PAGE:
Q: Where did you get the idea for your most recent book?
A: The lack of the whole image of Christ and God. Really. I just wanted to show and make art that had to do with Christ as a warrior and King... rather than mercy and kindness that we all see and understand.
- Author’s response to a question on Goodread
I couldn’t run anymore
I’ll let these Holy people boil and burn
My hated skin, sinful yet,
Because even goodness I’ve spurned.
I hate God
Th’ Saints arrive with raised weaponry
An’ shove their swords through my body,
I feel th’ sting. Yet I can but see
Sighs of blood fill the even air.
I have refused the Christ.
Thump! Thump! Thump!
Through my haughty lungs their blades jam,
So natural their blades pull blood clumps.
This will ne’er heal.
- excerpt from Finibus as advertised by the author
This is my first book review, so of course I wind up with 47 pages of gory poetry, because if you’re going to jump in, you might as well do it head first! If I had to sum up the poem, presented as a collection of songs, I would describe it as gory and graphic images reminiscent of Dante’s inferno but applied to the final judgement and turned up to eleven, then paired with the lyricism of a sonnet (I think this is now the strangest sentence I’ve ever written).
Okay, that’s out of my system. First the what. Finibus is a metric, narrative poem written from the point of view of a martyred priest who is condemned to hell and has witnessed the final judgement. You read that right, a martyred priest condemned to hell (he still had one sin on his heart at the time of his death). The excerpt above gives you a good idea of the tone of it, although several of the songs are far more graphic.
Next the why. One of the strongest feelings (and the feelings were strong) was that I really wanted to know who the author was and why they were writing this. Fortunately, Jonas Perez answered the question himself and you can see his answer at the beginning of the review. If my only judgement of the work (it’s not really a book per se) was whether he achieved his goal, I would say he most definitely did. In no way, shape or form is Christ presented as merciful or kind. Rather he is a vengeful warrior king, exacting revenge on evil and those who rejected him. If St. Faustina’s image of a Christ broken hearted over our sin and death was part one in a movie series, then Perez’s Finibus would be the action hero sequel where Christ has nothing left to lose and now he’s getting his revenge (I hope you read that in the movie voiceover guy, Don LaFontaine’s voice).
Tongue in cheek aside, Finibus is dark. Really dark. It dispenses with all hope, and proceeds with a sometimes terrifying series of events and descriptions that are meant to instill a sense of fear and despair in the reader. I think if you spent time wondering what it would be like to stand before God on judgement day and be declared a stranger to be cast into a Hell of fire, reading this work will give you a strong sense of that.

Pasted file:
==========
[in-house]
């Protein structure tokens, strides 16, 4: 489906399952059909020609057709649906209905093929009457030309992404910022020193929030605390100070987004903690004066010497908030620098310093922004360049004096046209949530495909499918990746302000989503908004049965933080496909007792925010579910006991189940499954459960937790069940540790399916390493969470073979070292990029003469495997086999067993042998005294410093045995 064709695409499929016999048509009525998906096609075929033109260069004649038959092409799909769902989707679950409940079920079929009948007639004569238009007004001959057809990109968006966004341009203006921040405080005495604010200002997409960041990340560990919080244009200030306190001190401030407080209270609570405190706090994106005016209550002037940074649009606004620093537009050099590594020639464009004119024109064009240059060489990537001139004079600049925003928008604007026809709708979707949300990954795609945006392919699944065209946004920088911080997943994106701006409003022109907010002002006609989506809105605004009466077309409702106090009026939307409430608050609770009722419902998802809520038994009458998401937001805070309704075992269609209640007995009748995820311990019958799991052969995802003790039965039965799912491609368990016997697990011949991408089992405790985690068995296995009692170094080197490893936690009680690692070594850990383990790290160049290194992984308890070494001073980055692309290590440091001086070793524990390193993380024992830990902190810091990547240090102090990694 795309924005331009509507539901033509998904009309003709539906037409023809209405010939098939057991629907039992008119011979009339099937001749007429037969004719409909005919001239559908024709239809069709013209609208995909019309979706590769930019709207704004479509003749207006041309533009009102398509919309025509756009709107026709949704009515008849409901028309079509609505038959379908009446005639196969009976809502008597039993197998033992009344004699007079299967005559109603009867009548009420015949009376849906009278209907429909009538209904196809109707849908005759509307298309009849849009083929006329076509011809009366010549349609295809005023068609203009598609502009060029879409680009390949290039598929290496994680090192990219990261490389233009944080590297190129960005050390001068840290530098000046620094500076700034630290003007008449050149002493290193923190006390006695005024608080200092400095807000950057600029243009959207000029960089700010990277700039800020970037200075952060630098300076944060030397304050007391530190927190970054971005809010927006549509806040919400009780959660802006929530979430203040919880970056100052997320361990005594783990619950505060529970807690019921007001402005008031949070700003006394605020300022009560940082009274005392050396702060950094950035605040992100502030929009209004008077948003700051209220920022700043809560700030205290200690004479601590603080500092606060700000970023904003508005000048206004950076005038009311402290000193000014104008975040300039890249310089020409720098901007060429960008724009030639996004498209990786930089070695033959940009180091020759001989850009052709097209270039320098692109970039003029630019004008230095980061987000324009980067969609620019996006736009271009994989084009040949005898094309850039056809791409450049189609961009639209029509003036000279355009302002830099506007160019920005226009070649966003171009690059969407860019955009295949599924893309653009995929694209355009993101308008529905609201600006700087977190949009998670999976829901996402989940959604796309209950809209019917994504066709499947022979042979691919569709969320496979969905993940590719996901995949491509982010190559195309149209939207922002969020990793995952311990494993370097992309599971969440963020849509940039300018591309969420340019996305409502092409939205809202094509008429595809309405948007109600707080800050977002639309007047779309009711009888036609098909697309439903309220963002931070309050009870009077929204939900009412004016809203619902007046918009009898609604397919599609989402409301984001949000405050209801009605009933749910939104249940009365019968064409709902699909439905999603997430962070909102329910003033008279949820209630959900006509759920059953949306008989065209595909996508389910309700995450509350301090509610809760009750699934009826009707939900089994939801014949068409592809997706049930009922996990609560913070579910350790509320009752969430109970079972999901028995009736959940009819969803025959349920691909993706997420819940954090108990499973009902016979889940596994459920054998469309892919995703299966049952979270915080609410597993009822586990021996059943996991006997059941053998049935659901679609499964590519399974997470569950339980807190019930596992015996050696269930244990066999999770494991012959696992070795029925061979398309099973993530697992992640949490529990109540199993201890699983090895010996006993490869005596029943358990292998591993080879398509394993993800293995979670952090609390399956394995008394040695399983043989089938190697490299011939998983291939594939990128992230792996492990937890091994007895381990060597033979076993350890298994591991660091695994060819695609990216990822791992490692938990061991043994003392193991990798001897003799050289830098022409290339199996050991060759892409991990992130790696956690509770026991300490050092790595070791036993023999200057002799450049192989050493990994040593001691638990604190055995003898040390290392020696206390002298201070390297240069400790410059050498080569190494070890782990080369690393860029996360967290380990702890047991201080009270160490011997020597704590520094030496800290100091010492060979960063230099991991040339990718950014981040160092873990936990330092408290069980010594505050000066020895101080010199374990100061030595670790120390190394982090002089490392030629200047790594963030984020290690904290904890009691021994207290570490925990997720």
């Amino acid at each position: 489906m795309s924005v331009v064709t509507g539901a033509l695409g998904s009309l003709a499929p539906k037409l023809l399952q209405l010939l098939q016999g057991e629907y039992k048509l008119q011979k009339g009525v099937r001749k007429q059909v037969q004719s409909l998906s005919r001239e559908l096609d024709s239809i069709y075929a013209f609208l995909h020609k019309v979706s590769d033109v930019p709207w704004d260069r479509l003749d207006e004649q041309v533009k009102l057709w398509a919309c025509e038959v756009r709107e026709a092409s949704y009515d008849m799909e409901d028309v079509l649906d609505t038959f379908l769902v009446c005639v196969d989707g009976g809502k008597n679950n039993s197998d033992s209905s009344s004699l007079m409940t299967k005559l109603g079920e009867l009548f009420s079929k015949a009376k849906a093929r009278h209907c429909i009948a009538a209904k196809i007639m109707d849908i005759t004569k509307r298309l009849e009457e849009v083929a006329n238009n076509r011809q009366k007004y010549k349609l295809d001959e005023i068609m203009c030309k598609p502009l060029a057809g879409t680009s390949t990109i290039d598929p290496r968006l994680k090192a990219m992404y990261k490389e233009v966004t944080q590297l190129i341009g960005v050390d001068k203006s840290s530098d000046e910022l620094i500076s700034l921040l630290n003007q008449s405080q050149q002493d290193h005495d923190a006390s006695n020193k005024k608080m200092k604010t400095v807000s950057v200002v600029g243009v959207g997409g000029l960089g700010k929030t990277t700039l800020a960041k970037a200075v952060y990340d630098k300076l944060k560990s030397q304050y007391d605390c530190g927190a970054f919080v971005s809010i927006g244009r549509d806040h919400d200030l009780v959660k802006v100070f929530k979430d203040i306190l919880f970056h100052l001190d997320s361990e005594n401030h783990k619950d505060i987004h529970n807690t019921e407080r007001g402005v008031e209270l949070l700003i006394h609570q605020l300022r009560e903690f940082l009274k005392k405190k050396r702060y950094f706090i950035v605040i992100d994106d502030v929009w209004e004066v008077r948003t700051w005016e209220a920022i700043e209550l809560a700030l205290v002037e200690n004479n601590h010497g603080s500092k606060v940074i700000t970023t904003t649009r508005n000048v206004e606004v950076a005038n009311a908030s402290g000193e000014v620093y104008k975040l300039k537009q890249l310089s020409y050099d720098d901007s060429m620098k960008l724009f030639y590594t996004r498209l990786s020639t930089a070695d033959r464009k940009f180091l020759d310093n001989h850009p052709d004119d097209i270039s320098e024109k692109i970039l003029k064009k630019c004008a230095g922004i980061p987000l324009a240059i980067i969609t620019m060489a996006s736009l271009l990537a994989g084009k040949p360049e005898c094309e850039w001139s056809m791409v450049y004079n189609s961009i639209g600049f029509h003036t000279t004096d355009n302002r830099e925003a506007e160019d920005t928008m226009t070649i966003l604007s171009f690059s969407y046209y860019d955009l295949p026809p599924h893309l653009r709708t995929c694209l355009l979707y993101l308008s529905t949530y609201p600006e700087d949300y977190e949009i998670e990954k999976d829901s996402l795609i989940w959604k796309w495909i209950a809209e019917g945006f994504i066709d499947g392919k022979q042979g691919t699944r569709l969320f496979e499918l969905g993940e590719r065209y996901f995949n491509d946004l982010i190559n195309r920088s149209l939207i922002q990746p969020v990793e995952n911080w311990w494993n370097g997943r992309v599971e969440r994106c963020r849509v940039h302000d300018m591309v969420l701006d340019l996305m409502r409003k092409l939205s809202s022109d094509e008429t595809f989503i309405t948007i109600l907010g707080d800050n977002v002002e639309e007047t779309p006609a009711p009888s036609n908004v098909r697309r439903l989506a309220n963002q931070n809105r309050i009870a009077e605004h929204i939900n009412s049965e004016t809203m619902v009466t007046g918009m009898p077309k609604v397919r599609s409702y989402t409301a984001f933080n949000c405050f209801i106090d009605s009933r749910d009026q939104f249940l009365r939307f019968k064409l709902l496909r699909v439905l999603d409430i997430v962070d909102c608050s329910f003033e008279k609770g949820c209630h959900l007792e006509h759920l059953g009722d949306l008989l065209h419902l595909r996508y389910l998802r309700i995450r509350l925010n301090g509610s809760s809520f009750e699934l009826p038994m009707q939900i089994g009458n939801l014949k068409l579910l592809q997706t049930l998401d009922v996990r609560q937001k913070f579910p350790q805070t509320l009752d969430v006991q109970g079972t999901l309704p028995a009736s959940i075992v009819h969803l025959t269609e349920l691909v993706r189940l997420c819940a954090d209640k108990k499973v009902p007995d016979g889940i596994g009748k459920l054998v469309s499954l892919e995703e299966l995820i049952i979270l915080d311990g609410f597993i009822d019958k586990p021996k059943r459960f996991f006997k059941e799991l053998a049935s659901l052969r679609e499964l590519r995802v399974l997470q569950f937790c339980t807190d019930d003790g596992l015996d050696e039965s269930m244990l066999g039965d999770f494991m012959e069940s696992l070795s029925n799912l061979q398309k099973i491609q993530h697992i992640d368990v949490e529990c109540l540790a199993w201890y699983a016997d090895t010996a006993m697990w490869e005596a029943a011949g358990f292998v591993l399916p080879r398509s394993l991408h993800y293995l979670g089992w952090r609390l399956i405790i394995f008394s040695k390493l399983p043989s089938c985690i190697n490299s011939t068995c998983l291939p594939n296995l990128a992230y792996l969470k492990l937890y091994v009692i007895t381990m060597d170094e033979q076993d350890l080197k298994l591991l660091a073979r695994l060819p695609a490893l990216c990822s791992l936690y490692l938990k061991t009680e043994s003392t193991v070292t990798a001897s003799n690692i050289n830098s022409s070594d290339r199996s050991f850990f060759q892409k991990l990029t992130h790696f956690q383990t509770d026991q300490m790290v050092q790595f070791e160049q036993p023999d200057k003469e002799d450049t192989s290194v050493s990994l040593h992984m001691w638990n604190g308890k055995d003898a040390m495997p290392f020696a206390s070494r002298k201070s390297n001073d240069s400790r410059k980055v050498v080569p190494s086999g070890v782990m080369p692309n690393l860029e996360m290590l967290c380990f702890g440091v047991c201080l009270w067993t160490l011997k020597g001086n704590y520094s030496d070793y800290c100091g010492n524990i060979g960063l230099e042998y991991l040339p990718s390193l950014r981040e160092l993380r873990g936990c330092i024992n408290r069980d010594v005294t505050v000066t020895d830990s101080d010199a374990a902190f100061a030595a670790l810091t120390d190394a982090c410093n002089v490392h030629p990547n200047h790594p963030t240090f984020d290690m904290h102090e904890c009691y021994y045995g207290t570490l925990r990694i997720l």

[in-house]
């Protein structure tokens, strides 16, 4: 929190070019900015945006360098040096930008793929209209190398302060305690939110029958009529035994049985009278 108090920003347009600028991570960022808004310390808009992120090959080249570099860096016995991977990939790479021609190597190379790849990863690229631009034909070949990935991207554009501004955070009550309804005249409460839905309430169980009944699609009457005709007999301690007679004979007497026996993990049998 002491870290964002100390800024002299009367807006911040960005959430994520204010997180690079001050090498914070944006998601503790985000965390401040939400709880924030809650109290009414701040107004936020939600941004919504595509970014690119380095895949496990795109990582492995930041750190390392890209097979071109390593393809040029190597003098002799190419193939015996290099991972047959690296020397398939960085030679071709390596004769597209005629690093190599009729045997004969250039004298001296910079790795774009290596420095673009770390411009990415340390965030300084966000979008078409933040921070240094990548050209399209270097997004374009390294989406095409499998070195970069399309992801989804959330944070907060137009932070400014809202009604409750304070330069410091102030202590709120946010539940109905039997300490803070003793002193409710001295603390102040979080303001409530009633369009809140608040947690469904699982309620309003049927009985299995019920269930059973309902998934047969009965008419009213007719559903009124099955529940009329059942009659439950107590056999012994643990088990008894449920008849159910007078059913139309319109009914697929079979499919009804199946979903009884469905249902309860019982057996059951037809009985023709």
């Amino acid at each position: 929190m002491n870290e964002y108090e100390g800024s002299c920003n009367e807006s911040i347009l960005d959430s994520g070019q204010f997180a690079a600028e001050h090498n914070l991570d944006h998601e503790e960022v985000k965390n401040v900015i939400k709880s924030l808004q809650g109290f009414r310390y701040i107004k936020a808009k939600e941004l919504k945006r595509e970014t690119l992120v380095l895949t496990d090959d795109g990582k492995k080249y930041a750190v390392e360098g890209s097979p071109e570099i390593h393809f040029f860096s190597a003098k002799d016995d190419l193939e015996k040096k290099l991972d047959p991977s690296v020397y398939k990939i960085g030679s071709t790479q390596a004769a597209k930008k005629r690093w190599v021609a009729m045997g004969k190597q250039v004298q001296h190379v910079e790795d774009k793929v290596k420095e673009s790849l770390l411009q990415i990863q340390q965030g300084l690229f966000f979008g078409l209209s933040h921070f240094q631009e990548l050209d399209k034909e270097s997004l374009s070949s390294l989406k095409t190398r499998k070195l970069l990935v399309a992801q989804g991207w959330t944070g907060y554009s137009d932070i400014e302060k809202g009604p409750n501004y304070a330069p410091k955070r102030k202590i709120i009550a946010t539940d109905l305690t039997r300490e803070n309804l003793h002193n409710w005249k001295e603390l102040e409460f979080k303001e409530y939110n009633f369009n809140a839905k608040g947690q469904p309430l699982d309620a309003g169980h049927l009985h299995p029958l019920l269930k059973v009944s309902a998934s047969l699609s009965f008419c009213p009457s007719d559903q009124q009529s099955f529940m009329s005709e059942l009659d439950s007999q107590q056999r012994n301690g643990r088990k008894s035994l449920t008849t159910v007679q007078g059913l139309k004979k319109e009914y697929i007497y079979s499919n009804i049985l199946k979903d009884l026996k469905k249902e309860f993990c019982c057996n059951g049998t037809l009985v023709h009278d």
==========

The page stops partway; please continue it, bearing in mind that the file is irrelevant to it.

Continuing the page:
This is what Finibus is like, only this painting isn’t violent or disturbing enough
If you know me right now you’d probably think ‘wow, that is not Ryan, he must have hated it’. Surprisingly I didn’t. Artistically I will say it is interesting (I can’t analyze poetry well enough to say more about it than that) and accessible. You don’t need to be an English professor to ‘get’ it, but a heavy literary type could probably dig pretty heavily into it. Thematically it feels old. I don’t mean old as in worn out, or tired. I mean old as in the picture it paints is culturally from another era, and that makes it an engaging work to ponder. In fact, I would love to see it done up as a video graphic novel in a Frank Miller sort of style, voiced over by someone like James Earl Jones or Percy Rodriguez (the voice over for the Jaws trailer). Having said that, it would not be my go-to for deepening my faith, working on my prayer life and relationship with God, or a tool I would use for evangelization. I might read it again with a group of teens around a campfire at a retreat instead of telling a horror story, or if I was trying to scare myself into going to confession though.
Overall, I think this would be a love it or hate it work for most folks. Someone who connects deeply with Christ as merciful and sorrowful over our sin won’t likely connect with this. Someone who is new to their faith or not in the Church will likely be confused in the best case, or come away with an image of Christ that is about hatred and violence at worst. If I were to recommend it, it would be to folks who are very mature in their faith, are interested in a unique piece of art, and are strong at discerning the content they consume.
- Ryan Fox